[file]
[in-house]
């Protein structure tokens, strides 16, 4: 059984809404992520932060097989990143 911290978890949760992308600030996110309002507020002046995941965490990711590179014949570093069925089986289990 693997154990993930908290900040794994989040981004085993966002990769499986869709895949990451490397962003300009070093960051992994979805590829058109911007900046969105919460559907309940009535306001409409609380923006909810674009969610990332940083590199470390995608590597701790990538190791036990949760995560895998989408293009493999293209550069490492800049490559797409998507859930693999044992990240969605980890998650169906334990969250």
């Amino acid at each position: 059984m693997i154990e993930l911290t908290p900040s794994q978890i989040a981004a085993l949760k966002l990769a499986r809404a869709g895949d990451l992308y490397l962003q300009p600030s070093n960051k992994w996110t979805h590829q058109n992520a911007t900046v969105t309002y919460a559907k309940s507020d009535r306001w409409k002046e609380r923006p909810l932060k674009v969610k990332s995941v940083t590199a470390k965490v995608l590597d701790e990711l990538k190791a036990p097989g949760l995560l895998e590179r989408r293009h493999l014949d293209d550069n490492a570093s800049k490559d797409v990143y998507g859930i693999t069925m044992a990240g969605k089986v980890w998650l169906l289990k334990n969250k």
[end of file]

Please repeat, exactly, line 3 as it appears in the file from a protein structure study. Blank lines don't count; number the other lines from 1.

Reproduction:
């Amino acid at each position: 059984m693997i154990e993930l911290t908290p900040s794994q978890i989040a981004a085993l949760k966002l990769a499986r809404a869709g895949d990451l992308y490397l962003q300009p600030s070093n960051k992994w996110t979805h590829q058109n992520a911007t900046v969105t309002y919460a559907k309940s507020d009535r306001w409409k002046e609380r923006p909810l932060k674009v969610k990332s995941v940083t590199a470390k965490v995608l590597d701790e990711l990538k190791a036990p097989g949760l995560l895998e590179r989408r293009h493999l014949d293209d550069n490492a570093s800049k490559d797409v990143y998507g859930i693999t069925m044992a990240g969605k089986v980890w998650l169906l289990k334990n969250k």